The cross we trace over our bodies is a powerful sign of Jesus our Saviour who gave his life for us on the cross and so expressed so truly his words, “No one has greater love than this, to lay down one’s life for one’s friends”. (Jn15:13)
It is also an act of Faith in God who is Father, Son and Spirit - God the Trinity.
More than an act of Faith, it is saying to ourselves that we are ‘In God - in the Trinity’.
Through being Baptised in the Name of the Father and the Son and the Holy Spirit we are as it were plunged into the Trinity. The word Baptism means ‘To be plunged into’. Just as we are plunged into water, (as we know the early Christians were and some still today are totally immersed) we are at the same time then plunged into the Trinity.
Plunged into water highlights how we are in God. Even better than the example of water is air. It is all around us and we actually breathe it in. This brings home how God is not only all around us but within us as well. We are certainly temples of the Blessed Trinity.
No wonder that Parishioner claimed the sign of the cross as a favourite prayer. It is so simple and yet so profound.
25th May 2015 - The Feast of Pentecost
A favourite prayer of mine, ever since Seminary days is:-
Oh guide our minds with your blest light,
With love our hearts inflame;
And with your strength, which never decays
Confirm our mortal frame.
It is the fourth verse of the very traditional and beautiful hymn ‘Veni Creator Spiritus’ - ‘Come Holy Spirit’.
For me in a short prayer it says so much and sums up so much.
‘GUIDE…with your blest LIGHT’ - in life as we plan, work things out, are faced with difficulties and problems and issues to be resolved, we do everything that we can. We think things through, we get information, we talk with people getting their advice and wisdom.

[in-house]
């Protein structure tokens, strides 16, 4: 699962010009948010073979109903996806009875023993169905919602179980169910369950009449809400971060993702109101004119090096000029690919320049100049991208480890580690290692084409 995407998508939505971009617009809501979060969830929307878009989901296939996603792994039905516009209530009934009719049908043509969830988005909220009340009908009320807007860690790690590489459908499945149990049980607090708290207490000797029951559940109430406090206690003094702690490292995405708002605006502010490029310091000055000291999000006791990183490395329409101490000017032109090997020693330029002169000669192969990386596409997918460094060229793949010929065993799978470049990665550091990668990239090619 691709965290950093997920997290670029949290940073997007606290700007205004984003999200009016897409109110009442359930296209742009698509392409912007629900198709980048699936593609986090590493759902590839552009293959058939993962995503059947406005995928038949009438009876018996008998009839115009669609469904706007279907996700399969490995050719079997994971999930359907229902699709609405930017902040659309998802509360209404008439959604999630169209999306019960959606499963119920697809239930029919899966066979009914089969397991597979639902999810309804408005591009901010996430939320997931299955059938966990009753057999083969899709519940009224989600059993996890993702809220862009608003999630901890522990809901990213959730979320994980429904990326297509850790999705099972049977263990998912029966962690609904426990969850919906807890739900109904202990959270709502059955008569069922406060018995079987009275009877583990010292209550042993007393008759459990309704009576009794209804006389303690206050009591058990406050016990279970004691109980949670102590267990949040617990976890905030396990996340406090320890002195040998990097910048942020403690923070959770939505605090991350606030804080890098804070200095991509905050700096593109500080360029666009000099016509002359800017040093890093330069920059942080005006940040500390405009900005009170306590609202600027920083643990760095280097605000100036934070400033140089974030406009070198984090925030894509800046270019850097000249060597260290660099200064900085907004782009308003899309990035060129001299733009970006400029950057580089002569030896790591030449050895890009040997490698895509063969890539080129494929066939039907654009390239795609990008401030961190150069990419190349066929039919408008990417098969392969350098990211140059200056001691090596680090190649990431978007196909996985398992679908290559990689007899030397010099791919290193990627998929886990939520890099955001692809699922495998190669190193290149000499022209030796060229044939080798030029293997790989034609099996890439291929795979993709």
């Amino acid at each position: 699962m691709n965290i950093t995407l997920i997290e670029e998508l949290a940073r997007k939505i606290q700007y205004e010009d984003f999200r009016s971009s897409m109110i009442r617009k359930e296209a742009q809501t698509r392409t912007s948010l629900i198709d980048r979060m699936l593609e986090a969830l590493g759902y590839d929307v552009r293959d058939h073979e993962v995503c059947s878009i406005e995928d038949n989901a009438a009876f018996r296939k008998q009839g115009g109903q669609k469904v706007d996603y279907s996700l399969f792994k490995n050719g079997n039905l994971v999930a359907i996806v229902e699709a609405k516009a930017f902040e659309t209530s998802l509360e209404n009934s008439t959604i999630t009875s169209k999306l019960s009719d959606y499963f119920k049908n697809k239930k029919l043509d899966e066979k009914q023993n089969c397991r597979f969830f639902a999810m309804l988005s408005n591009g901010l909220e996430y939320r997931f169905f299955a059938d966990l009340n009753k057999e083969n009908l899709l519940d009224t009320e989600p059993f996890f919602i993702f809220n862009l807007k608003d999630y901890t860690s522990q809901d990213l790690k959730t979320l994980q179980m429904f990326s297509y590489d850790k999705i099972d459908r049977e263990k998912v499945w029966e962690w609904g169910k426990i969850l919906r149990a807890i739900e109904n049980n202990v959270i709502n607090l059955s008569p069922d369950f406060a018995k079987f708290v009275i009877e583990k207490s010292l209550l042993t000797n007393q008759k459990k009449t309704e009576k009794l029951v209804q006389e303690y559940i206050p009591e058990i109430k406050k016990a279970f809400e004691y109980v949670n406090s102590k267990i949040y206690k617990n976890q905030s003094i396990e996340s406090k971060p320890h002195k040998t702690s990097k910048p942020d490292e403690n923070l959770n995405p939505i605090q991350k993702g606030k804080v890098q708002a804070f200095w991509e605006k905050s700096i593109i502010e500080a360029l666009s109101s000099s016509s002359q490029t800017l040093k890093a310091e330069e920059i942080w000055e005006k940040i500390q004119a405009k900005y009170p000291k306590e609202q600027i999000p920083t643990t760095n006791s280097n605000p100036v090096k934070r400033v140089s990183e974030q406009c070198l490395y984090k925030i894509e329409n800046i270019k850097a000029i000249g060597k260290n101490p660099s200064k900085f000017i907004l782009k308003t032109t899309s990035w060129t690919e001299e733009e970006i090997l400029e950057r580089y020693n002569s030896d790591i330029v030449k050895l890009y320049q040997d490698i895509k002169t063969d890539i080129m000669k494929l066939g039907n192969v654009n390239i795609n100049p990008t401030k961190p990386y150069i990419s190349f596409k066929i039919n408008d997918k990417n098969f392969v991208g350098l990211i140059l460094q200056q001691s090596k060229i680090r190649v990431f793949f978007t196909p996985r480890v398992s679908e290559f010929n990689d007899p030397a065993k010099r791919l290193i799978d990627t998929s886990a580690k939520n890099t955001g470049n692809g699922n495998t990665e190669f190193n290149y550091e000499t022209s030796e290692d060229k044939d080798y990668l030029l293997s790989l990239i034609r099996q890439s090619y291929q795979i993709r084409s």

We have within us also the wisdom and knowledge and understanding of God the Holy Spirit. Do all the other things because the Holy Spirit works through our gifts and those of people. Also, and necessarily, do call on the guidance of the Holy Spirit.
‘With LOVE…..INFLAME’ - the Holy Spirit is the very love of God - the love between the Father and the Son. This love, is at it were, ‘personified’ in the Holy Spirit. The Holy Spirit is the source of all that love, the giver of love. Therefore let us go to the source of love when we want love to grow - the love of God and love of others.
‘With your STRENGTH….. never decays, CONFIRM…’ - the Holy Spirit is also the power of God. There is no need to talk about the many times in life that we need strength. There is no need to remind ourselves of our mortal frame - and of its many weaknesses.
Therefore let us keep turning to the Holy Spirit also for the strength we need to face each day, to live, to love and to some good.
With the guidance, love and strength of the Holy Spirit we are also truly equipped to bring the “Joy of the Gospel’ to others.
18th May 2015 - Feast of the Ascension
Over the last six weeks we have in one way or another grown closer to our Risen Lord - in prayer, in reflecting on the Gospel passages of his Resurrection and his following appearances and words to his disciples, and in the Sunday Eucharist.
In the Ascension that we celebrated on Sunday, our Risen Lord is taken up into heaven. He who had come from the Father now returns to the Father.
St Augustine has some simple and yet powerful words for this- ‘Christ, while in heaven, is also with us; and we, while on earth, are also with him. He is with us in his godhead and his power and his love; and we, though we cannot be with him in godhead as he is with us, can be with him in our love, our love for him’.
Our Risen Lord certainly is still with us. His power continues to work in and through us.
At the same time Jesus connects us, and everything we do, to our goal - to heaven.
In other words, while our feet are firmly planted on the earth, as we live and love and work, all that we do links us to the sure hope and goal Jesus has given us of our eternal home.
11th May - It’s okay to have doubts